Henry V

by Rebecca Thomas

EDGE Media Network Contributor

Wednesday February 24, 2010

Michael Hayden as King Henry V with the cast of the Shakespeare Theatre Company’s production of William Shakespeare’s Henry V, directed by David Muse.
Michael Hayden as King Henry V with the cast of the Shakespeare Theatre Company’s production of William Shakespeare’s Henry V, directed by David Muse.  (Source:Photo by Scott Suchman.)

Anyone who saw the Shakespeare Theater Company's production of Richard II might have had their doubts about Michael Hayden's acting abilities. His penchant for the theatrical simply was not a good fit for the complex and subtle role of that monarch. Luckily, the good people of STC saw fit to also cast him in another role: as the leading man in their production of Henry V playing now through April 10. Where Hayden's impassioned speechifying and exaggerated emotional response was out of place in Richard, it couldn't have been a better fit for Henry. Between Hayden's acting skills and David Muse's brilliant direction, this production was bound to be a hit.

There were so many things about Richard II that were done not just well but superbly. For example, the costume choices by Designer Elizabeth Hope Clancy were incredibly well thought out. At first glance, the cheap-looking material on the English characters may have left a sour taste in your mouth, but when they were compared with the luxurious atire of the French men this material choice suddenly seemed not only plausible but inspired. By varying the materials, Clancy set an underlying tone for the performance that hinted at one of the play's overall themes-the English were focused on function while the French were preoccupied with form. Clancy's visual message to the audience was thus abundantly clear and brilliantly conveyed.

Also worth mentioning were certain set elements by Set Designer Lee Savage. It itself was brilliant in its simplicity, employing the same background for the entire play: a towering wall of aged brick and two enormous wooden doors. This apt yet innocuous background allowed the audience to focus on the play and not be interrupted by scene changes. Even more intriguing, however, were savage's prop choices-the best of which were hidden among the rafters. At various points during the play, a number of dazzling sets of armor, an enormous map and a series of helmets descended from on high to act as symbolic augmenters of a particular trope or scene. The helmets hanging overhead at various heights to symbolize the sheer range of the fallen soldiers towards the end of the production was especially moving.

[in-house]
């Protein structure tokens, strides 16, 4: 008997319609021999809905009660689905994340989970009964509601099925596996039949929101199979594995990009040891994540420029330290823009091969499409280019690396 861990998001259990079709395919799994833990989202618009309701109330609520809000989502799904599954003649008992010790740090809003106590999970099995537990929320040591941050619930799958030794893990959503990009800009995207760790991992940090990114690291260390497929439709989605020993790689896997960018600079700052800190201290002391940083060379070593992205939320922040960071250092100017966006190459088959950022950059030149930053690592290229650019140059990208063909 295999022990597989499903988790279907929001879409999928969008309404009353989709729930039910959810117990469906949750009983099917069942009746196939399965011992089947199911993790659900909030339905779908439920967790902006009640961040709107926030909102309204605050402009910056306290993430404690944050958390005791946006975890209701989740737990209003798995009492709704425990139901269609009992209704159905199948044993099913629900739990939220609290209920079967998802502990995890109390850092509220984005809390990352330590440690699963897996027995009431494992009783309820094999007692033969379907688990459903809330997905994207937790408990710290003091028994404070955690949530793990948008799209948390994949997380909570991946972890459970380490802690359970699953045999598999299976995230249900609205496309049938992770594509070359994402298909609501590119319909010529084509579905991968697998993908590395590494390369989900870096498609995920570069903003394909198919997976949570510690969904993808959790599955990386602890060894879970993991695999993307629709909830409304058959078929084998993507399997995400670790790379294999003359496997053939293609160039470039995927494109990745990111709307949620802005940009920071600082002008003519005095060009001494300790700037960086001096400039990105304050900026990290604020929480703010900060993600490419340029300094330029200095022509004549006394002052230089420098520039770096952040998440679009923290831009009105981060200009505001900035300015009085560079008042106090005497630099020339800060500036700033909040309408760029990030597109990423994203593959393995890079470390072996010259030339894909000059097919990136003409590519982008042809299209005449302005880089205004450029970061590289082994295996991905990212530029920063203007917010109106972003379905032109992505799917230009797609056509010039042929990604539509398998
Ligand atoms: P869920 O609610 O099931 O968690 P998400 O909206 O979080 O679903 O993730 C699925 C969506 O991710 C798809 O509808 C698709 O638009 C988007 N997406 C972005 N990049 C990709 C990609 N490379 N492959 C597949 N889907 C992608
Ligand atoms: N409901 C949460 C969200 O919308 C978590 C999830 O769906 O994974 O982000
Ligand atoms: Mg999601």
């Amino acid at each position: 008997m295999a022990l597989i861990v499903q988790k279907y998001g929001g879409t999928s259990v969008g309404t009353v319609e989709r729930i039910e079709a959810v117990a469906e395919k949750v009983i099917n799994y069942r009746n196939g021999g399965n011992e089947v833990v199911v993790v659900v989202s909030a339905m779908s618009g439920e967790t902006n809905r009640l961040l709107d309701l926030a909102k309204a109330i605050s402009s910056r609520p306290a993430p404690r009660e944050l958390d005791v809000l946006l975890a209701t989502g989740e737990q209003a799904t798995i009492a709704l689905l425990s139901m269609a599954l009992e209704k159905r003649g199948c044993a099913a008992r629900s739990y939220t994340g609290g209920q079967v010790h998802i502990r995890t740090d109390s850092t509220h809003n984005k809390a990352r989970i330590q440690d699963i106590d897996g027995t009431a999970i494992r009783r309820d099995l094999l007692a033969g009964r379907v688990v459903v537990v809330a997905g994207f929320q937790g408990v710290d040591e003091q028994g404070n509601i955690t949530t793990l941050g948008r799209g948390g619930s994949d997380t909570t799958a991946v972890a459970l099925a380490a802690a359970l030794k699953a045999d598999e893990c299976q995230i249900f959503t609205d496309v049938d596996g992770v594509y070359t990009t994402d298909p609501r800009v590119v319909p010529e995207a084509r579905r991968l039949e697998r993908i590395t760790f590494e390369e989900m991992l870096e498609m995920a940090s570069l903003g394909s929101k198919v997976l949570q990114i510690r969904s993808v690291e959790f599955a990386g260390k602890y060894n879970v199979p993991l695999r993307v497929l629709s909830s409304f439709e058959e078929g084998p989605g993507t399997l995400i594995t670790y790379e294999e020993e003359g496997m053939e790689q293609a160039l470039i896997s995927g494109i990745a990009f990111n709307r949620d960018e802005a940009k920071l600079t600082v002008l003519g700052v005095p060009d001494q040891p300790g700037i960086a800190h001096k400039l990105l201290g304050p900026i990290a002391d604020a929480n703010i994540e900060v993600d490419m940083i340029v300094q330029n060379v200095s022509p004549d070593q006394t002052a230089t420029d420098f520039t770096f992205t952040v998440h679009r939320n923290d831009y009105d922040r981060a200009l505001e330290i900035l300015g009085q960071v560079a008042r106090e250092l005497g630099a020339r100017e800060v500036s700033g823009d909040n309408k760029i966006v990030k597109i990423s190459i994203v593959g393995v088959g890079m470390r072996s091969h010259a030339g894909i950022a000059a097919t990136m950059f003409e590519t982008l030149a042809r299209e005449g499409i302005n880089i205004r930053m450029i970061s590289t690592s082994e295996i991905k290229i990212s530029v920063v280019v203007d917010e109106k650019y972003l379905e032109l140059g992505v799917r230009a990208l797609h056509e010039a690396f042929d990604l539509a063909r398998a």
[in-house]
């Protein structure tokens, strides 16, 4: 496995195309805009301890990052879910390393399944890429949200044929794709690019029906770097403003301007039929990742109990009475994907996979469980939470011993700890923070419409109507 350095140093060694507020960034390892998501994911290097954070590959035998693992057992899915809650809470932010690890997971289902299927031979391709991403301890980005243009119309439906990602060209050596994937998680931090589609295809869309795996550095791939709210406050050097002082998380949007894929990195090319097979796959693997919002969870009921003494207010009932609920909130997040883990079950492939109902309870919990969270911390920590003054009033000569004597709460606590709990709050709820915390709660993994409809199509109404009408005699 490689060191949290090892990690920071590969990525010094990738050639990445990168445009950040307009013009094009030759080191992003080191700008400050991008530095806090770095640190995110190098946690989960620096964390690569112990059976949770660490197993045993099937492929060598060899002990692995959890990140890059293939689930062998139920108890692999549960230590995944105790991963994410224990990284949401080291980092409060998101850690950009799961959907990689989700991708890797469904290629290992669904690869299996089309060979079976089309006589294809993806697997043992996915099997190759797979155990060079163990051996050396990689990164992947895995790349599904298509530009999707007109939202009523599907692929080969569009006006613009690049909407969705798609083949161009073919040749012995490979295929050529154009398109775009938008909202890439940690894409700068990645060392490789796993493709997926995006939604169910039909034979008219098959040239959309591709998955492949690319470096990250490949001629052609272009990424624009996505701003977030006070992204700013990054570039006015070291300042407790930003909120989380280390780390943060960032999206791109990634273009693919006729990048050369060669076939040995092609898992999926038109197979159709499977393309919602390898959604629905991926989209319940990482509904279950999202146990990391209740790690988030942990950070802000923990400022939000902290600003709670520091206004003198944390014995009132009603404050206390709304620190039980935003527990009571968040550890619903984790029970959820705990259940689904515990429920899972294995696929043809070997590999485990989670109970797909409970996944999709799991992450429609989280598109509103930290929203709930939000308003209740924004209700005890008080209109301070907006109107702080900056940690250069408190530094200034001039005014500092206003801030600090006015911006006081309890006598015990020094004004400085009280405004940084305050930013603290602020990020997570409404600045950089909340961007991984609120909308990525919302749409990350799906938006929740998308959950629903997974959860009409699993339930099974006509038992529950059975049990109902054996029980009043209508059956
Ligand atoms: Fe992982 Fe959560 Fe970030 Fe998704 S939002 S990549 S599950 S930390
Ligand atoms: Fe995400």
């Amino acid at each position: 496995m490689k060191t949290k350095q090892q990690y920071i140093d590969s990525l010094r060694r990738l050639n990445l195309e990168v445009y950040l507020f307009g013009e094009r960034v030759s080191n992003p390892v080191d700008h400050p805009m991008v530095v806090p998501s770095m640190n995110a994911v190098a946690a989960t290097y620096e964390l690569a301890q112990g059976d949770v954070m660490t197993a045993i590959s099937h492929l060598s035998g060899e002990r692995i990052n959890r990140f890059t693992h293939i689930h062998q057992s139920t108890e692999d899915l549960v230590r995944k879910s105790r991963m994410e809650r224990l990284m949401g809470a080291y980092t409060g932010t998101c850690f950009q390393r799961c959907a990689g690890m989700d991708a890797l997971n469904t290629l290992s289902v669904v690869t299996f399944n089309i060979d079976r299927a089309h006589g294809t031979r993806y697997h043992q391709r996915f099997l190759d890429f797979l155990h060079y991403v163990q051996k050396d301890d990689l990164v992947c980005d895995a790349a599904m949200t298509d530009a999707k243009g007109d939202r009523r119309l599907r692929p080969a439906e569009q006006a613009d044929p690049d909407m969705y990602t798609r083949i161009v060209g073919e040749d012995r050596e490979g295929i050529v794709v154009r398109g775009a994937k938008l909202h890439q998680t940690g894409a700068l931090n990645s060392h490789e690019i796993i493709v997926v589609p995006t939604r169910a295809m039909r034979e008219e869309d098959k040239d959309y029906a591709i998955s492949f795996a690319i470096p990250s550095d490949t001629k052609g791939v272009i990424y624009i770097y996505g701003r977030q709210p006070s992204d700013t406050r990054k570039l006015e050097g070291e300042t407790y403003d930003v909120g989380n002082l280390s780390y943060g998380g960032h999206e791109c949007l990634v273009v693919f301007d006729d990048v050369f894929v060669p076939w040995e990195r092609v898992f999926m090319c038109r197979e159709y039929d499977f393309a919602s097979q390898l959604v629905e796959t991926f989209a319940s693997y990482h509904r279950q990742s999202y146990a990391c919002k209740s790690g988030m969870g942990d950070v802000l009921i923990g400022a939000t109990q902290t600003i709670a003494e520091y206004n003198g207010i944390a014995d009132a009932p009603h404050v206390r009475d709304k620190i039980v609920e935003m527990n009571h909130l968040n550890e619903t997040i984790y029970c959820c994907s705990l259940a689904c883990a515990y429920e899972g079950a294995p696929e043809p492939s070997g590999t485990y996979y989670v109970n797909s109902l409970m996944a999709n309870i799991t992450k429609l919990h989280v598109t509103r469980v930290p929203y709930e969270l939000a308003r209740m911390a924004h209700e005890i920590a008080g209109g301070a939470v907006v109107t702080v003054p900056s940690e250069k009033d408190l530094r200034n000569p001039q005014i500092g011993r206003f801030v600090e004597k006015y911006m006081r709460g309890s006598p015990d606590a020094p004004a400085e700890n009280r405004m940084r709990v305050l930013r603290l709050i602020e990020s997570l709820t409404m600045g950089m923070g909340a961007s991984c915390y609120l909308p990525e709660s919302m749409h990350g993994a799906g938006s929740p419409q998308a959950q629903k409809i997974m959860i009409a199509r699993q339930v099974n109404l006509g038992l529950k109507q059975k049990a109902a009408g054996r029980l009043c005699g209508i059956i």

Something must also be said about Sound Designer Martin Desjardins wizard-like skill with the play's audio arts. Shakespeare realized that acting out the Battle of Agincourt would have been both an impossible endeavor to capture realistically on stage and likely something that would be seen as laughable by any present historians. He instead decided to use a series of intermittent scenes (removed from the battlefield) to give the audience a general idea of what was going on. Desjardin, however, chose to employ a different approach in between these scenes to give the audience a fuller picture. During the battle, the theater lights were shut off and only the sounds of battle could be heard-allowing the audience members to picture the scene in their own minds. This single-handedly brilliant move made the production go from "Good" to "Great!" and certainly left the audience feeling like they were in the middle of the action.